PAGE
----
FIFA clarify ‘incorrect’ reports over introduction of blue cards and sin bins– here’s everything you need to know

FIFA clarify ‘incorrect’ reports over introduction of blue cards and sin bins– here’s everything you need to know

The use of blue cards and sin bins in football will be explored, though FIFA has hit out at ‘incorrect and premature’ reports regarding their immediate use in elite competition.

On Thursday, reports emerged that the International Football Association Board (Ifab) had signed off on the trials, with an official announcement due on Friday.

It would be the first time since the introduction of the classic yellow and red cards at the 1970 World Cup that a new card would be used in the sport.

However, following an immediate backlash to the plans, FIFA has released a statement clarifying their intentions and playing down the likelihood of seeing them introduced in elite football any time soon.

‘FIFA wishes to clarify that reports of the so-called ‘blue card’ at elite levels of football are incorrect and premature,’ read the statement.

‘Any such trials, if implemented, should be limited to testing in a responsible manner at lower levels, a position that FIFA intends to reiterate when this agenda item is discussed at the IFAB AGM on 2 March.’

If those lower-level trials are successful, blue cards and sin bins could eventually come to the Premier League. But how do they work and what will they be dished out for? Metro Sport explains all:

What do blue cards mean in football?

Similar to rugby, players shown a blue card will be removed from the pitch for 10 minutes.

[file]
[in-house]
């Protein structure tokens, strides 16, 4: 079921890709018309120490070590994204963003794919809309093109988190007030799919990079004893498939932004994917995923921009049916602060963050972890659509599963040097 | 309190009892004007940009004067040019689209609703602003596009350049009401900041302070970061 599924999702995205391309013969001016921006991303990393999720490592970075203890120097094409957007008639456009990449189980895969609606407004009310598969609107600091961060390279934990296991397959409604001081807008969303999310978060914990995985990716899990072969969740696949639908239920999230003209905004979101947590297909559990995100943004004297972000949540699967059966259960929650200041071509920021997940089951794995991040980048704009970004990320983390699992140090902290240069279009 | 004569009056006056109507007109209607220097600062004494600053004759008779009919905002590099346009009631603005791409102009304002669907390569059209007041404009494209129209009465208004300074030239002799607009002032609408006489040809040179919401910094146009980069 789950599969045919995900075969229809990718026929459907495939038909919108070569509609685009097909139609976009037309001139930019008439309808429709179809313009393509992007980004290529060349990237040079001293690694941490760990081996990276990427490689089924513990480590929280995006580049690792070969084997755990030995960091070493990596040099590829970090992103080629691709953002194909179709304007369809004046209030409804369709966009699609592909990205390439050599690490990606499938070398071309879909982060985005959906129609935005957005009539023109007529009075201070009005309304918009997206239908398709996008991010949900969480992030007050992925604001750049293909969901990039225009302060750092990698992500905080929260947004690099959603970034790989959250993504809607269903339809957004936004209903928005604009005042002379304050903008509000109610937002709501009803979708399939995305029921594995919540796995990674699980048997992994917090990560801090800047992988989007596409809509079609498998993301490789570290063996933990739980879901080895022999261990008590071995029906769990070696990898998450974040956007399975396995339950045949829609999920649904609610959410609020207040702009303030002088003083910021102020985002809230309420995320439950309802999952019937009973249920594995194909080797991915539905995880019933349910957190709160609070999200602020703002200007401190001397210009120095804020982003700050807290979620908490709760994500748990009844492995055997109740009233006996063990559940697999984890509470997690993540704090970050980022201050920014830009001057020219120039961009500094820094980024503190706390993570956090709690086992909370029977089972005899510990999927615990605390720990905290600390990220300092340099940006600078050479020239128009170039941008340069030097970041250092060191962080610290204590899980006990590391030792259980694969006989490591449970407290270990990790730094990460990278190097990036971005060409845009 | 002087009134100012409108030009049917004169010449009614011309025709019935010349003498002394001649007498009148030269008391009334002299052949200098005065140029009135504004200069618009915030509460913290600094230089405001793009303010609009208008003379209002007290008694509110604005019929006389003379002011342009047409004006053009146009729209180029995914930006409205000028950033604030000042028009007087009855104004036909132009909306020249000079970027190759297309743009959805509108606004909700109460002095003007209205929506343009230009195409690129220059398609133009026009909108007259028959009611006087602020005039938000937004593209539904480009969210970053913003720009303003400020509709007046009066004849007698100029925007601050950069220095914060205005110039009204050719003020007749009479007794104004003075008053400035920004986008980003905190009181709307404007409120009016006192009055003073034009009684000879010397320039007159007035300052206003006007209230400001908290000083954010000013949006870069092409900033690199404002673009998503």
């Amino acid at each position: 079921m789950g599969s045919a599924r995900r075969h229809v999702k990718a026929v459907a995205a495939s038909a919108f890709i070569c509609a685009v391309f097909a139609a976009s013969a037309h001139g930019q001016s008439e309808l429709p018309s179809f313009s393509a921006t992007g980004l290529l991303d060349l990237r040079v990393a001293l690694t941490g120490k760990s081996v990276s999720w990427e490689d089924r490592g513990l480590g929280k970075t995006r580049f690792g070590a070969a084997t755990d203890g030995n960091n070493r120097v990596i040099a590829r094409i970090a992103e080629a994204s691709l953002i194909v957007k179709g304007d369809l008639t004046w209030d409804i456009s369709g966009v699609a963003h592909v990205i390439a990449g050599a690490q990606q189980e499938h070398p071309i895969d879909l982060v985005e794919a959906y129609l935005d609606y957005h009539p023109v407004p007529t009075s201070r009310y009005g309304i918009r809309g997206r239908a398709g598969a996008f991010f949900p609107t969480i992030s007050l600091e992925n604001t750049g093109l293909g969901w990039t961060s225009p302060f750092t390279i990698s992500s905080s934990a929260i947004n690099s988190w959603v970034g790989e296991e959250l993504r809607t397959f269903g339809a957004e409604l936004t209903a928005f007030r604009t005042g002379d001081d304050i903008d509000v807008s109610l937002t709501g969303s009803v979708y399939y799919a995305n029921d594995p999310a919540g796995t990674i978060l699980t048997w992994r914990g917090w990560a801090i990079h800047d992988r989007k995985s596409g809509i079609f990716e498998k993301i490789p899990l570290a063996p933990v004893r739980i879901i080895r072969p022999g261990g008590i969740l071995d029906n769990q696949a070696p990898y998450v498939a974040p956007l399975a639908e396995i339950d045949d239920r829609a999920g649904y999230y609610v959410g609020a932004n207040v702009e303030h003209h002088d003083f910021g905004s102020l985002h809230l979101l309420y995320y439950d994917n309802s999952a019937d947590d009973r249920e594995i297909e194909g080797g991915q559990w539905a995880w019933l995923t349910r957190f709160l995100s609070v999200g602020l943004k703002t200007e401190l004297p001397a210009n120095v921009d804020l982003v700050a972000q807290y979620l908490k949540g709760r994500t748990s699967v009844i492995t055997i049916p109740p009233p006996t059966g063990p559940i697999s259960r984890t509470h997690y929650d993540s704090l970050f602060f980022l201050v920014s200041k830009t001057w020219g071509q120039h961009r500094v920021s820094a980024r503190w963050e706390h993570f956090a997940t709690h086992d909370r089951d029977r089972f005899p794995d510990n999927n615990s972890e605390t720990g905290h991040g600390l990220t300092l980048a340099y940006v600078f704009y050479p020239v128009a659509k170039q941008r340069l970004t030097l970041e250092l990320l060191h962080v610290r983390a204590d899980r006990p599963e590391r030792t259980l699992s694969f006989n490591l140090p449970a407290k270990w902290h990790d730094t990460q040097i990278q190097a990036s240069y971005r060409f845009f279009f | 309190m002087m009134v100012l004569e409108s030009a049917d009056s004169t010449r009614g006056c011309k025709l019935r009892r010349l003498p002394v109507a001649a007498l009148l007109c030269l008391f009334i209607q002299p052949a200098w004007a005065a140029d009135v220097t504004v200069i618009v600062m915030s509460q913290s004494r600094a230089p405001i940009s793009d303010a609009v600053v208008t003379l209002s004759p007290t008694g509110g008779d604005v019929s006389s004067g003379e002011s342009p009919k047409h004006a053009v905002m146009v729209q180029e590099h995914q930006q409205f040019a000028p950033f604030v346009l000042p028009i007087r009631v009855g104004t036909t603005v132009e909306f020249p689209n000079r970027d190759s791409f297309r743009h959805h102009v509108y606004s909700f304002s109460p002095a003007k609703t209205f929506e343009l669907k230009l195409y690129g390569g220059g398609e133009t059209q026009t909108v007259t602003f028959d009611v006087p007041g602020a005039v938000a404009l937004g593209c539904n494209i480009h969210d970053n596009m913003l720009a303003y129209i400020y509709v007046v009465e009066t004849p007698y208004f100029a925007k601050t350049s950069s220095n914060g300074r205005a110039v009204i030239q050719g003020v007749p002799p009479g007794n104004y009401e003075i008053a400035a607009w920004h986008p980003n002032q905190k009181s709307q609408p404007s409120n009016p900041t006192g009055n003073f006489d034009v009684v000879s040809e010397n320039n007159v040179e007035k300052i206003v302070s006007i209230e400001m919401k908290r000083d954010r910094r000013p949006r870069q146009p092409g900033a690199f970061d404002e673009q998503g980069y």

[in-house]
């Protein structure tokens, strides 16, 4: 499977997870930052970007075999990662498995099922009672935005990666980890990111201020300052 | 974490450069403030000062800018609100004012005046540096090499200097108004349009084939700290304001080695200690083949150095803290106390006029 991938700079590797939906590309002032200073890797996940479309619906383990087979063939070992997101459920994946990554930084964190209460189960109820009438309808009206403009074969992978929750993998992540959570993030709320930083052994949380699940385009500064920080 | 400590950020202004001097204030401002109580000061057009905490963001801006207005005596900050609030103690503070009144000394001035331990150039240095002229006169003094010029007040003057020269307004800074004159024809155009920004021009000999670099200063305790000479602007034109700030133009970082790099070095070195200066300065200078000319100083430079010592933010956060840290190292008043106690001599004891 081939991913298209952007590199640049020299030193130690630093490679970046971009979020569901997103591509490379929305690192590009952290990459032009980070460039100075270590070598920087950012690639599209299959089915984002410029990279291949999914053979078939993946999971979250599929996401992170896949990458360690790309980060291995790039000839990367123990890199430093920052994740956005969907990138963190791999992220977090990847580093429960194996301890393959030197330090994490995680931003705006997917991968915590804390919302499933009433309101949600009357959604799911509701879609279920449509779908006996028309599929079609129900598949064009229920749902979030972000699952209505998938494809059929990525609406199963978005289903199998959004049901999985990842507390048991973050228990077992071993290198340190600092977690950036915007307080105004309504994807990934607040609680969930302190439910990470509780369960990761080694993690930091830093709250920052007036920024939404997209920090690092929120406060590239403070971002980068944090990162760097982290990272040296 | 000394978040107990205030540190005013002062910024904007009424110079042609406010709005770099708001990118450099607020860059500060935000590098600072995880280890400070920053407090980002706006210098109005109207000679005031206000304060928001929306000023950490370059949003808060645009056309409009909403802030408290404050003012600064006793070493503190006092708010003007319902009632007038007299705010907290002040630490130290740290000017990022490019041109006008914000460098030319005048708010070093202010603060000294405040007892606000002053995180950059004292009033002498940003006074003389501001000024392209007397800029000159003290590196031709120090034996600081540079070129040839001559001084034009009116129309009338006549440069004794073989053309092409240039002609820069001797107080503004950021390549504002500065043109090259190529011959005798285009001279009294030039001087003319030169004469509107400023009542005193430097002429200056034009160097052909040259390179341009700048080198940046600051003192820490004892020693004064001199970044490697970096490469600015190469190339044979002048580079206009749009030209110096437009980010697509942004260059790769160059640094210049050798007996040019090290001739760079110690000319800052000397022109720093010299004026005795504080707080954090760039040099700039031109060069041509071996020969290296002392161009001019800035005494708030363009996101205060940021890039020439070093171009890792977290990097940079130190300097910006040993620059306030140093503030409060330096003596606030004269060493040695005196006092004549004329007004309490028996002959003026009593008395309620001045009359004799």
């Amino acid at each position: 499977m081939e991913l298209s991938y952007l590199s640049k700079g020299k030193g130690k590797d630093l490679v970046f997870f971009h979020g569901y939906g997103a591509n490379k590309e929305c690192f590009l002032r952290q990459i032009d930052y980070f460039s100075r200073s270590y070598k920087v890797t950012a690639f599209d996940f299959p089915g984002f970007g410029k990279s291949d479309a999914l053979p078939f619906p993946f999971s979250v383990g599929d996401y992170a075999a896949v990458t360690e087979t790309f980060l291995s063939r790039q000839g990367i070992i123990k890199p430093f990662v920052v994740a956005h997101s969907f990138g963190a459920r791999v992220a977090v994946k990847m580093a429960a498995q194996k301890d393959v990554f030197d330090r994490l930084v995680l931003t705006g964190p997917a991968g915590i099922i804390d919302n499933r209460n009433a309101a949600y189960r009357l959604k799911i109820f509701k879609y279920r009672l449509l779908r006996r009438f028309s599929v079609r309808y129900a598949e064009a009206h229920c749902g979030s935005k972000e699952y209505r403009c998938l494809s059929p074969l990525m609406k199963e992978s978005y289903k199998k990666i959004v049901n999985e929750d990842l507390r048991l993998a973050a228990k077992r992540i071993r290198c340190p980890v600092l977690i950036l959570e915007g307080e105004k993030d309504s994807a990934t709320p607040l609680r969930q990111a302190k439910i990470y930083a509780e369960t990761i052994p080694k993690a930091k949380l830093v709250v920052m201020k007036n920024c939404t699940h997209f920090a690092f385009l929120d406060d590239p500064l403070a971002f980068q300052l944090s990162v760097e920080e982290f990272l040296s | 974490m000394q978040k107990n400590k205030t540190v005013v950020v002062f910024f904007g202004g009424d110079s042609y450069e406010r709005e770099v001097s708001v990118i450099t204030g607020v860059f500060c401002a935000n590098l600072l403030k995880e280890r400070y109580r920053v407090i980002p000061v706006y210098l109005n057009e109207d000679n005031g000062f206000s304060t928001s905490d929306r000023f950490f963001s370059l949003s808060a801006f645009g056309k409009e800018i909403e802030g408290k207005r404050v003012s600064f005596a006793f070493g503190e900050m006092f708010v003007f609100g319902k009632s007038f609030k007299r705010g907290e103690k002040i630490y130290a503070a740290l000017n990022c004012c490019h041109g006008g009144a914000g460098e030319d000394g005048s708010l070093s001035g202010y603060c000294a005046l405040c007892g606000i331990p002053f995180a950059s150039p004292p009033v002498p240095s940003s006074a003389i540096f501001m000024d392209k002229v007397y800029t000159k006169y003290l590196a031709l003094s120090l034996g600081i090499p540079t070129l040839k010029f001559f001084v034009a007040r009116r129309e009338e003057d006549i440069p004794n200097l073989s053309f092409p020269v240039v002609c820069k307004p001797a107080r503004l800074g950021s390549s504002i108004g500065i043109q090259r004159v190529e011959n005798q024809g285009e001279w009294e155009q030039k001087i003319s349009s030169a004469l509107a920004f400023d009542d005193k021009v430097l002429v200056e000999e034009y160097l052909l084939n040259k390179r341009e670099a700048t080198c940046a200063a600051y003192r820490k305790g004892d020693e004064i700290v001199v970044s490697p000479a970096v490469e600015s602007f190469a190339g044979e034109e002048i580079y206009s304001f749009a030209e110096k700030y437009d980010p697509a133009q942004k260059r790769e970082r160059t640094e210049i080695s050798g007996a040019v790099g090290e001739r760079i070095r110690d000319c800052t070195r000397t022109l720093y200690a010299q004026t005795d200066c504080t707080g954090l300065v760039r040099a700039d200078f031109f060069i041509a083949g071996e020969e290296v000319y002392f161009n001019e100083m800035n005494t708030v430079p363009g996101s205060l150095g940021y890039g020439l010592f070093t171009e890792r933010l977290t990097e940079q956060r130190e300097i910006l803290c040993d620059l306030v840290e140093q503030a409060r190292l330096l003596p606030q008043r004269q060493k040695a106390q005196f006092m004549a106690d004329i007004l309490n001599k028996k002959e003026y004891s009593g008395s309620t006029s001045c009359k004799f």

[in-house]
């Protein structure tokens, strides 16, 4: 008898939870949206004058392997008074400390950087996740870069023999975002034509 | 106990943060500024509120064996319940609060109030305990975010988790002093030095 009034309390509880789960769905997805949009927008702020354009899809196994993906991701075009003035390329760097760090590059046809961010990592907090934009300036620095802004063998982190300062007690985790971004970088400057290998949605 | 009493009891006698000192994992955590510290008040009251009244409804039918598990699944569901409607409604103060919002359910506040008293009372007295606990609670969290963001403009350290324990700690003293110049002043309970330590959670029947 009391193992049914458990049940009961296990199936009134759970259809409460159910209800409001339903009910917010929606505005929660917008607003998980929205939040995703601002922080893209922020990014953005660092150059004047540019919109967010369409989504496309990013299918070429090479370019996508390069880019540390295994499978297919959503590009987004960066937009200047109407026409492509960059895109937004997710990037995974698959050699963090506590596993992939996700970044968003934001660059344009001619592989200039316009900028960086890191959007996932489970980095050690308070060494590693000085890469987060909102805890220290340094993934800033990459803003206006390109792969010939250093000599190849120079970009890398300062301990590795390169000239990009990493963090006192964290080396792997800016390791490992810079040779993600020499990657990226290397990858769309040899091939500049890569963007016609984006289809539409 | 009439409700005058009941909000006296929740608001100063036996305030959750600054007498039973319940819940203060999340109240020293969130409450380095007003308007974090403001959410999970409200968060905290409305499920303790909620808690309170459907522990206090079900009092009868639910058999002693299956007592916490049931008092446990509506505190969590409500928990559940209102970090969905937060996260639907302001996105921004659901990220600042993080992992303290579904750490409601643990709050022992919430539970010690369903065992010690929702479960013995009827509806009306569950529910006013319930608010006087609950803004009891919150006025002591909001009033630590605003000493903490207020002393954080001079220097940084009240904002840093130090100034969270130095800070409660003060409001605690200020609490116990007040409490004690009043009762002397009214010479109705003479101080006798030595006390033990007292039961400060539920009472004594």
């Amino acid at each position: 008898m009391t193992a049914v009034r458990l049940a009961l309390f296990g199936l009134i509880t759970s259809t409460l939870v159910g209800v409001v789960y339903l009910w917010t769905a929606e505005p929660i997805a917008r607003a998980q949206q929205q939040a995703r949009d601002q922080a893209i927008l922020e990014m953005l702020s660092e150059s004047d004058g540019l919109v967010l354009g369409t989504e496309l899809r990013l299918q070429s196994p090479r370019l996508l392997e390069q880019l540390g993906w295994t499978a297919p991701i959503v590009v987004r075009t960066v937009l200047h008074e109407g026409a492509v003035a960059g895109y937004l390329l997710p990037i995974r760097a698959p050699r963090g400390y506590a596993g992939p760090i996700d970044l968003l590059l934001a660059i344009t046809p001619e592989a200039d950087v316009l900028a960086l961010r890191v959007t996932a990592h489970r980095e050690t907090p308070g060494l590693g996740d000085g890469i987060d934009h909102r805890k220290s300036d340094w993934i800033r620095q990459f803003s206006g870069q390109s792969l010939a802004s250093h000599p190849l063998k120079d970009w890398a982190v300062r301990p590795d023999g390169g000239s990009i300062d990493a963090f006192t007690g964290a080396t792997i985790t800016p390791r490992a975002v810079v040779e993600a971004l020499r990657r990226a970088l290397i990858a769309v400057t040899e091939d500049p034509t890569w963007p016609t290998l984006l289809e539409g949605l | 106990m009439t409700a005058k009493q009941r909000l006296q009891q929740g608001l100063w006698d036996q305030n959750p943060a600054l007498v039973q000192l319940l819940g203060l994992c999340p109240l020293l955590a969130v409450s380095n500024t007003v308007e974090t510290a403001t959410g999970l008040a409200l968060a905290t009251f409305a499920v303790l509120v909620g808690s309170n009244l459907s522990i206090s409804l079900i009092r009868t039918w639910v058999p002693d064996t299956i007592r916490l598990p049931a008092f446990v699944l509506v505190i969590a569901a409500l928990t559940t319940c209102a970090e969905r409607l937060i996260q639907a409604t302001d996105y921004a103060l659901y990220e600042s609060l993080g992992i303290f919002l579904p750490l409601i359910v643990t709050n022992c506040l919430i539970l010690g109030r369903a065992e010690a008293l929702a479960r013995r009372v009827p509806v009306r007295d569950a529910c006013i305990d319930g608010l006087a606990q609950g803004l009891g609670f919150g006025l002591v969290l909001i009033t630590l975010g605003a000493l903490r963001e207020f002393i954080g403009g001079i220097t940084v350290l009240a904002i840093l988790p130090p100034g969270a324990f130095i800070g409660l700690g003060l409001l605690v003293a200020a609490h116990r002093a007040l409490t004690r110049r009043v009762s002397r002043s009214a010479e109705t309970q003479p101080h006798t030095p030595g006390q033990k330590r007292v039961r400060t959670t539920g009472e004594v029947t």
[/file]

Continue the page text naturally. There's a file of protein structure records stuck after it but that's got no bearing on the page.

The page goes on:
They will be handed out if they show dissent towards a match official or commit a cynical foul that prevents a promising attack, for example Giorgio Chiellini’s infamous shirt-pull on Bukayo Saka during the Euro 2020 final.

Should a player receive two blue cards or a combination of blue and yellow, they will be shown a red card and sent off for good.

Will they be used in the Premier League?

No, or at least not yet.

Back in November, Ifab, whose board includes Football Association chief executive Mark Bullingham, agreed that sin bins would be trialled in elite competitions like the Premier League.

However, top-tier competitions will not be used for the initial trial stage but if they prove successful they could be included later on down the line.

What leagues will they be used in?

Sin bins have already been used at grassroots and youth level, and have been successful at cutting down on dissent – something that has become a bigger issue at the very top of the game.

The FA is considering whether to use next season’s FA Cup and Women’s FA Cup for testing purposes – though that now seems unlikely given FIFA’s statement.

The Football Association of Wales had planned to trial blue cards this season, but failed to obtain clearance to do so, so any players sent to the sin bin have been shown a yellow card instead.

Two places that certainly will not be trialing them are this summer’s Euros or next season’s Champions League with UEFA president Aleksander Ceferin firmly against the idea.

He is quoted as saying: ‘It’s not football anymore,’ but may be forced to eat his words if the trials lead to them being added to the laws of the game.

Why are they blue?

Pretty simple: while orange would be the appropriate choice, blue was chosen in order to differentiate the sin bin cards more clearly from a yellow or red card.

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